A lot of challenges no doubt. I just hope the additions were built to code.

    Popcorn at the ready.

  2. Joshua Van Tol | | #2

    The problem with the glass bowing in
    The problem you're observing with the glass bowing in was apparently common with a lot of mid 90's double panes. Apparently the fill gas migrates out, but no air replaces it, leaving the window negatively pressurized and bowed. Eventually they break. You can either replace the panes with new ones, or apparently, you can drill a hole either through the inside pane or through the spacer and allow the pressure to equalize. Some enterprising soul even built a tool that had a sharp needle on one end, a connection for a balloon that would be filled with argon to the side, and a drift to hammer on on the other end. The effect was to re-fill the window with argon. After filling the window, the tool is removed, and the hole plugged. I believe this was posted to GBA, so you could probably find a picture of the hand made tool.

  3. User avater
    Armando Cobo | | #3

    Psychotherapist anyone?
    I just wonder if consulting with a Psychotherapist would have been beneficial, soothing, helpful and fulfilling before tackling this project? ;-))

  4. User avater GBA Editor
    Martin Holladay | | #4

    Response to Armando Cobo
    Armando,
    I must say that I did mutter "masochists" when I first read this blog.

    Let's see: one of the homeowners suffers from allergies. They bought a mold-infested heap of junk with water-entry issues, almost no insulation, and apparently insoluble thermal bridges. And in their professional lives, these people are Passive House consultants.

    Hmmmm. Please get comfortable. That's it -- relax. Do you remember any dreams from last night? Tell me when you first developed your taste for 1950s architecture...

  5. User avater
    Stephen Sheehy | | #5

    Ambitious undertaking-I admire your courage
    I understand the desire to renovate this once nice example of 50's architecture. Whether it makes sense depends on the surrounding neighborhood. It makes little sense to spend $500,000 renovating a house in a neighborhood of $200,000 houses.

    Are you considering tearing down any portion of the addition? They detract from the appearance of the house and make any renovation more difficult and expensive if you try to make them match the existing stone.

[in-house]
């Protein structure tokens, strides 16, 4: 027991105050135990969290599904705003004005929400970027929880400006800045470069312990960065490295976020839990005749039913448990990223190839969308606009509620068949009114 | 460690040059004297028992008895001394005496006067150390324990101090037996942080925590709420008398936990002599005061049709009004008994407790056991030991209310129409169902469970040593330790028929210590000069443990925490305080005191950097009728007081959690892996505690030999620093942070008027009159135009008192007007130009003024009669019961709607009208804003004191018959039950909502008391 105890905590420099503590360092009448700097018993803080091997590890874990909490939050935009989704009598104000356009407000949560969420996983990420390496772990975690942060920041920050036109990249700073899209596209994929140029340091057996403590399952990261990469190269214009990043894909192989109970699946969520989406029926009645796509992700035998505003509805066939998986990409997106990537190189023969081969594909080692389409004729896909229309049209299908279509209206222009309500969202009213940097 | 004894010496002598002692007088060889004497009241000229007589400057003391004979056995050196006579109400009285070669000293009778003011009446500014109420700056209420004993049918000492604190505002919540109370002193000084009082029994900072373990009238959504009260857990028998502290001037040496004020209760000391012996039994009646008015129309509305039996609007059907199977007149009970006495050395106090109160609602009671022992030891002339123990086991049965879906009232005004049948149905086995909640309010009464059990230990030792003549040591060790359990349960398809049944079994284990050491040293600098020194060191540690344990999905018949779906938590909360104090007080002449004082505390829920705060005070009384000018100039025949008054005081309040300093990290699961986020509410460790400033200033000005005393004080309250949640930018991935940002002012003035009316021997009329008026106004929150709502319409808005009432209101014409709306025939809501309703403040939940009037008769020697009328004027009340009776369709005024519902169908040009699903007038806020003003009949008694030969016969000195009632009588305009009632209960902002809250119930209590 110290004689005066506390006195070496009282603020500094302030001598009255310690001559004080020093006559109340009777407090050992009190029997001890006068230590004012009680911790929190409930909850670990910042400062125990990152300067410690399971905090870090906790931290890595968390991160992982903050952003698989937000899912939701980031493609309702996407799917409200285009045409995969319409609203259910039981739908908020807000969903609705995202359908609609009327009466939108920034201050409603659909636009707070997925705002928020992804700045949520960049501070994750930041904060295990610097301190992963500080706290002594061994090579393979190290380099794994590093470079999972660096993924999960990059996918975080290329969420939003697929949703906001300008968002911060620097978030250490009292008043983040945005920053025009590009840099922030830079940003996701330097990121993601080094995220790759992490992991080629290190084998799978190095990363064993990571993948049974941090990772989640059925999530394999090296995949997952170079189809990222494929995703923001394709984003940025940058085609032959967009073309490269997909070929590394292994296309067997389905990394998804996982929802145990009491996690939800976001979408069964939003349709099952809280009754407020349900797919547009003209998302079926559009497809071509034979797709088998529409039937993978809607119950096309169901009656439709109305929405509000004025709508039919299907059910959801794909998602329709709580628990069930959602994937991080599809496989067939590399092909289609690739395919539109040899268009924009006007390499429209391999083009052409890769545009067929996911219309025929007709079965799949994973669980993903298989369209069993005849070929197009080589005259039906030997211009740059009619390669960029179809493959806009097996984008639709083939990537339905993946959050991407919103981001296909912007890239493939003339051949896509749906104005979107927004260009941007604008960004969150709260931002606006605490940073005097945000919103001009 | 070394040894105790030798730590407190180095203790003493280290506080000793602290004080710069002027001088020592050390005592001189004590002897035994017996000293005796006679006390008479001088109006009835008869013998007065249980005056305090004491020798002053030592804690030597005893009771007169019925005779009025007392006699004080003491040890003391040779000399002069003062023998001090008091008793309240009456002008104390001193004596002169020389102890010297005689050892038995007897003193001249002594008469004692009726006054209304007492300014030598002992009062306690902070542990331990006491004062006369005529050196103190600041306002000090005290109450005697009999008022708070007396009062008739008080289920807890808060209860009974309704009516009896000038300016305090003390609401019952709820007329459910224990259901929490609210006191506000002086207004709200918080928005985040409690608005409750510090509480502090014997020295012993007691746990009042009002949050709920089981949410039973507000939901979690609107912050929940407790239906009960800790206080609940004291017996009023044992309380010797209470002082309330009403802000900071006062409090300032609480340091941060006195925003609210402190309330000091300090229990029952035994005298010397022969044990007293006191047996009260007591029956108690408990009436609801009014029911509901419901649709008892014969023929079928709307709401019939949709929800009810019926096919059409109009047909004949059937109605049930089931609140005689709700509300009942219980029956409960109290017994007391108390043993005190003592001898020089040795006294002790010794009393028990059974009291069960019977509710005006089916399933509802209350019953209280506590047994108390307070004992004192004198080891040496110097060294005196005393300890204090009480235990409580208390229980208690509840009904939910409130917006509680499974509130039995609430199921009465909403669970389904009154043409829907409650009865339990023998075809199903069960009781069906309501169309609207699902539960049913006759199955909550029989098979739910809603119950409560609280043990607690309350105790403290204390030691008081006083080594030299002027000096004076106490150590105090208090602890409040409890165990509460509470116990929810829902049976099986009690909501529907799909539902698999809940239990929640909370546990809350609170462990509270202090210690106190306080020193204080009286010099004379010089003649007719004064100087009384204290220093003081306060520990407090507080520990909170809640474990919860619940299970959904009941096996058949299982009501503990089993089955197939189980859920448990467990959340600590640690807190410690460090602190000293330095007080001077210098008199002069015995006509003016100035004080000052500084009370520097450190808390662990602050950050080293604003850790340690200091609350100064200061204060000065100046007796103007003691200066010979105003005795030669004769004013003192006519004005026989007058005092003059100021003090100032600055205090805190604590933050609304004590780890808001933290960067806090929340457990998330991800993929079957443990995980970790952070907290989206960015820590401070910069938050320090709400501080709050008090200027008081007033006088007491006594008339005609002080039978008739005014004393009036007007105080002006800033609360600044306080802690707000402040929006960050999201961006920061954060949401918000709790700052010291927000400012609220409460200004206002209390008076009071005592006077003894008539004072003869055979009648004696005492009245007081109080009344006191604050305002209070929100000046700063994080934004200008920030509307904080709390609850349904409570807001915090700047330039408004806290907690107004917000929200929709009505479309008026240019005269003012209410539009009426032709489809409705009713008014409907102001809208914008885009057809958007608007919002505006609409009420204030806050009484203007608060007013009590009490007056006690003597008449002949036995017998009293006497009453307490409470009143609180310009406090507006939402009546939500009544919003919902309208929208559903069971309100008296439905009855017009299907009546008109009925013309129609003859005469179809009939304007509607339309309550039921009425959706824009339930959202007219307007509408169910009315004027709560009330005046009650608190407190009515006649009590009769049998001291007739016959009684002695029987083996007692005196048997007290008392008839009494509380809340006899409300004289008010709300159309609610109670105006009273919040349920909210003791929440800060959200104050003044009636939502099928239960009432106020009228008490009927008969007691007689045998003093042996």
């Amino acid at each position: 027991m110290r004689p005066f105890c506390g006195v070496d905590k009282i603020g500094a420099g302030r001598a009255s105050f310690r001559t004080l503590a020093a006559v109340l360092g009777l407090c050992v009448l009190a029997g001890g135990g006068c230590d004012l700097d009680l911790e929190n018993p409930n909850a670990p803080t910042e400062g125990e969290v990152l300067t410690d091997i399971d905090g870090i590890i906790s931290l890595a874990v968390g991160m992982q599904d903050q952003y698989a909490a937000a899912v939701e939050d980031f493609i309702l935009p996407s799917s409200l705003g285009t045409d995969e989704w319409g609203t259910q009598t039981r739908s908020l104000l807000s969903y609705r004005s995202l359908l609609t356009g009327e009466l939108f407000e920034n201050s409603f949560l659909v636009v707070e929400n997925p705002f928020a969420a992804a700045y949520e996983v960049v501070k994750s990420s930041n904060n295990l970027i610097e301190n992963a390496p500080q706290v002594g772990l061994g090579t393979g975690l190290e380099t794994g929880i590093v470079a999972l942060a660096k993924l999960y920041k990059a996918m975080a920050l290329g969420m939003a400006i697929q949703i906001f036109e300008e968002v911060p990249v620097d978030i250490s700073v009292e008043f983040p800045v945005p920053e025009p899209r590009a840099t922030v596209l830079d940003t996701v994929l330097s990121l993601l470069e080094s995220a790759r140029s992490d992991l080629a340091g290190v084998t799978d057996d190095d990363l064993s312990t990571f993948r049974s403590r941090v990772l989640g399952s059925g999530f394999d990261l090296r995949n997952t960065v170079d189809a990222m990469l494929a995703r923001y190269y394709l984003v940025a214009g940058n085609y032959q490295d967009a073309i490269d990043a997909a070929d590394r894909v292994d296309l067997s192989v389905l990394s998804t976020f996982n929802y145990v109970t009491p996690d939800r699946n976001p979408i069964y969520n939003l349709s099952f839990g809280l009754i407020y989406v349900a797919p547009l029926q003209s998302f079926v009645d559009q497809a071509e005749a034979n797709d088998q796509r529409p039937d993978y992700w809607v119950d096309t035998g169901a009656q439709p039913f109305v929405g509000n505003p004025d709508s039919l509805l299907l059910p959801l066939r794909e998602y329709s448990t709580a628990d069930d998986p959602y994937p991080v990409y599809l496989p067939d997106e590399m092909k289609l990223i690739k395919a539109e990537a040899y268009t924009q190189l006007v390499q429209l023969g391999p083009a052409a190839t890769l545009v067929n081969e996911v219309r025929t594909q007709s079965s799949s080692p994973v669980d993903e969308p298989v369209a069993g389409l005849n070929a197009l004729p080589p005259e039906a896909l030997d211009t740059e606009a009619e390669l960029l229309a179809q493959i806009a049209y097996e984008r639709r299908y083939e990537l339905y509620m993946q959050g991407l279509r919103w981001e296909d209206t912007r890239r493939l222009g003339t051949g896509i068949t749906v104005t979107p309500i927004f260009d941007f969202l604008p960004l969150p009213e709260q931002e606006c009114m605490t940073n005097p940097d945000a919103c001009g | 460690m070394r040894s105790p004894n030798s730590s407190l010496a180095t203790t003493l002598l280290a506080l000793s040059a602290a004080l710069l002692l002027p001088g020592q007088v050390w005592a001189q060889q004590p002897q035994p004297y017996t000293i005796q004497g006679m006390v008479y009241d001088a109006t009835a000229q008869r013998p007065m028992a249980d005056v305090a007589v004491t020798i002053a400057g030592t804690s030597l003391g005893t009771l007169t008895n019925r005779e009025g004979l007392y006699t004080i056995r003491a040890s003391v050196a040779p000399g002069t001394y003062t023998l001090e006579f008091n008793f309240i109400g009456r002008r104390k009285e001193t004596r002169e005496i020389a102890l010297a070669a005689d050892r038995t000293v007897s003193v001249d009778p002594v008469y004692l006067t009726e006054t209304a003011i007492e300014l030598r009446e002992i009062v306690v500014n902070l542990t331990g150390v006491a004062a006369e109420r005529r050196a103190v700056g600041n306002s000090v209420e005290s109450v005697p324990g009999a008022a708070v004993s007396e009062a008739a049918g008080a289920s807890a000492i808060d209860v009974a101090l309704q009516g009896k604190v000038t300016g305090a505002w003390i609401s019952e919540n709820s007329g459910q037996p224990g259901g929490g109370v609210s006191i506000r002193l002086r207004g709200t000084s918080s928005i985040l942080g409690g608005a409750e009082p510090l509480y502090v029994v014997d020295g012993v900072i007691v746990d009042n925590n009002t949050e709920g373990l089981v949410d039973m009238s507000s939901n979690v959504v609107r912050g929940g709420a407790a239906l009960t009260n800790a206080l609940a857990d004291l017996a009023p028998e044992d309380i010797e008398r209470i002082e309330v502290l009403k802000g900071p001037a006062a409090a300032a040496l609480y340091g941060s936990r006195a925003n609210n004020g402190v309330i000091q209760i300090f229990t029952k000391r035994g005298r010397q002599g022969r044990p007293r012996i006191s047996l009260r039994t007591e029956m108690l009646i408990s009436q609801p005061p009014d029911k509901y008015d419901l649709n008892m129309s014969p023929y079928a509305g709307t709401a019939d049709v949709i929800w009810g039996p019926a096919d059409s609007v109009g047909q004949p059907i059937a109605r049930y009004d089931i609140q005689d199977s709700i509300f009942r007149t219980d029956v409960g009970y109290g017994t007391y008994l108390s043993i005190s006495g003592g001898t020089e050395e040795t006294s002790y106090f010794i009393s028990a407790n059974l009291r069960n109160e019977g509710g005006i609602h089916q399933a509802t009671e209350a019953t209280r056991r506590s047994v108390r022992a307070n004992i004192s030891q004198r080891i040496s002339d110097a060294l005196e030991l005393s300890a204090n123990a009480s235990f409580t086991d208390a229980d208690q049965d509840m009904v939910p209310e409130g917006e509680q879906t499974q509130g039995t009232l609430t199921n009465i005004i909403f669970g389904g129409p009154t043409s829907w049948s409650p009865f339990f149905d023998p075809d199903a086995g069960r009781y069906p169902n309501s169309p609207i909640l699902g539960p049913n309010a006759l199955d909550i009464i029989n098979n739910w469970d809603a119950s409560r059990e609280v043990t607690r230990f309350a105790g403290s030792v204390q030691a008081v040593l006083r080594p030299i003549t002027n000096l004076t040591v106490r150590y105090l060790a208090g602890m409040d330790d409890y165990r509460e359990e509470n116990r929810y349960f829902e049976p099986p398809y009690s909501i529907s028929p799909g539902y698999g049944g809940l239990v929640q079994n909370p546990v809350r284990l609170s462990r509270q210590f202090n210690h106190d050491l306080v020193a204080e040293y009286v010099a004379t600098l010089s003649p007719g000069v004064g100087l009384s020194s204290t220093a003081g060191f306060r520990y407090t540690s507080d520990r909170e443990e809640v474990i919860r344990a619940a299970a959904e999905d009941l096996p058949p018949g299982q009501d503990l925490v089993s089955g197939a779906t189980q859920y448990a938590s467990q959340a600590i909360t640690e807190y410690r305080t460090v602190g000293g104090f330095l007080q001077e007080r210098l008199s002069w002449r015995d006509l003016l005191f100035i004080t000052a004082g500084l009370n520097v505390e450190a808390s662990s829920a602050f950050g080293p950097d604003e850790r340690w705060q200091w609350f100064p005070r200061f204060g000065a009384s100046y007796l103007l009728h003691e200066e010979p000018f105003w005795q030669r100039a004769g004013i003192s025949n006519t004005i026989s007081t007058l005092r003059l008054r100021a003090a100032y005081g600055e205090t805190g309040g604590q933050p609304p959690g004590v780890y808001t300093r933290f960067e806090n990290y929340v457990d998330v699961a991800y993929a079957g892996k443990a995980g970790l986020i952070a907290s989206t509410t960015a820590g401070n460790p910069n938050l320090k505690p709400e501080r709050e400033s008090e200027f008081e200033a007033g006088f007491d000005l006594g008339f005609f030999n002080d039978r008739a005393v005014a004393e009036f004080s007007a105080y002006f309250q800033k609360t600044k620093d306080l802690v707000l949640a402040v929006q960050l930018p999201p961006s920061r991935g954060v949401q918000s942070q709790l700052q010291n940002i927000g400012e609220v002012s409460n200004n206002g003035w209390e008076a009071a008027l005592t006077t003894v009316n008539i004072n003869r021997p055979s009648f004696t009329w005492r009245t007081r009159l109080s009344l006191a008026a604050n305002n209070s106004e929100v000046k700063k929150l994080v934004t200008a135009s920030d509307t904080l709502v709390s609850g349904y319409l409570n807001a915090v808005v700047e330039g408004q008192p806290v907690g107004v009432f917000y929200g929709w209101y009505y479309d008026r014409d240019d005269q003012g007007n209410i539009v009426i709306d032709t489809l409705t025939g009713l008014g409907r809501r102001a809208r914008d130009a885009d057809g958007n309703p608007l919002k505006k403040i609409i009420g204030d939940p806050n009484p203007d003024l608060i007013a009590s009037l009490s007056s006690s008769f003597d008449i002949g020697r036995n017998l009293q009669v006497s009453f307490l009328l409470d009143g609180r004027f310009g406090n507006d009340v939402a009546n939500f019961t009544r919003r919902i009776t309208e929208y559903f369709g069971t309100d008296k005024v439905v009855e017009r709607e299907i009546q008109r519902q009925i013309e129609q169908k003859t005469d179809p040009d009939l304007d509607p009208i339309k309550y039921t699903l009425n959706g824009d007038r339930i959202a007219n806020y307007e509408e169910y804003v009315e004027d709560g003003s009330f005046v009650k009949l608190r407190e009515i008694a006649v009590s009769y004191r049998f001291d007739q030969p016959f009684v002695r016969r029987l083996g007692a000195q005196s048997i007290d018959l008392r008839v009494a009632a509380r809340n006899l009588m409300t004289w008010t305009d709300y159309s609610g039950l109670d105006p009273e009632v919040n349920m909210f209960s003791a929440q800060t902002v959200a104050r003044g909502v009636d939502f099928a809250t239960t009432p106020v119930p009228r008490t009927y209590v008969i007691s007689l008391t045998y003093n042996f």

I know people hate to tear down perfectly good houses. But this one is a mostly crummy house, except for the original exterior appearance, that could be turned into a decent house with the infusion of more money than it might cost to tear it down and build a better one. The house has functioned for 60 years. Maybe it's time to euthanize it. My former house was 200 years old when we bought it in the early 90's. It was in awful shape, but over the years we fixed it, new windows, new heating systems, new wiring, new roofs, new septic system, etc. It is now a nice house, but for what we spent, we should have demolished it and built a new one. It isn't like George Washington ever lived in it.

    Is a complete gut and rehab a possibility?

    With that being said, good luck and I look forward to reading about your progress.

  6. User avater
    Armando Cobo | | #6

    Love, Bro, love...
    I get it.... more love for "this old house", and my comment was not serious. Having said that, in the last 6+ years since I moved to North TX, I've done a dozen economic analysis for clients doing the same type of projects, and only one follow through, because of a historical property, the rest of the projects were torn down and build new homes.
    To get a house with this level of inefficiency and inadequate design for modern systems is extremely expensive to get it to a high-performing and passive house level, specially when they said the have limited budget. I do respect these folks with such dedication, even though I'm sure they know, it possibly makes no economic sense.

  7. Wes Stewart | | #7

    I would use a word different from "masochist."
    "The targets set for avoiding catastrophic climate change articulate goals of 80% carbon emissions reductions below 1990 levels by 2050."

    I'm old enough to remember "The Population Bomb" by Paul Ehrlich which stated at the outset, "The battle to feed all of humanity is over. In the 1970s hundreds of millions of people will starve to death in spite of any crash programs embarked upon now. At this late date nothing can prevent a substantial increase in the world death rate...." And so on and so forth.

  8. User avater
    Stephen Sheehy | | #8

    Ehrlich was wrong about our ability to feed ourselves
    And therefore we should assume climate change is a hoax?

  9. Alec Shalinsky | | #9

    Seemingly impossible energy retrofit
    Hi Folks. I can say with some experience "Good Luck!" And I don't mean this sarcastically. We just embarked on a deep energy retrofit in Ontario Canada, that has many (and I mean MANY) similarities to your project. Ours is a 1901 Victorian red brick that has never had insulation, and the boiler for the rads was an old Viessmann that pumped out 178,000 Btus. We expect to finish with around 35,000 Btus (80% reduction), with ACH50 around 1.5, and r-value in the walls around R-36. Hopefully you have a plan.....;)

  10. Thomas Hirsch | | #10

    Noble effort; pushing the conversation
    As a greener builder of over 35years, I have been hands-on involved in a wide variety of renovations & new builds; residential & commercial. I too, suffer from the idealistic curse of re-imagining older buildings. So, having said that I really applaud, as silly as some might think, the efforts, wishes & agonies of those involved with the CarMic house. Here are a few big reasons why: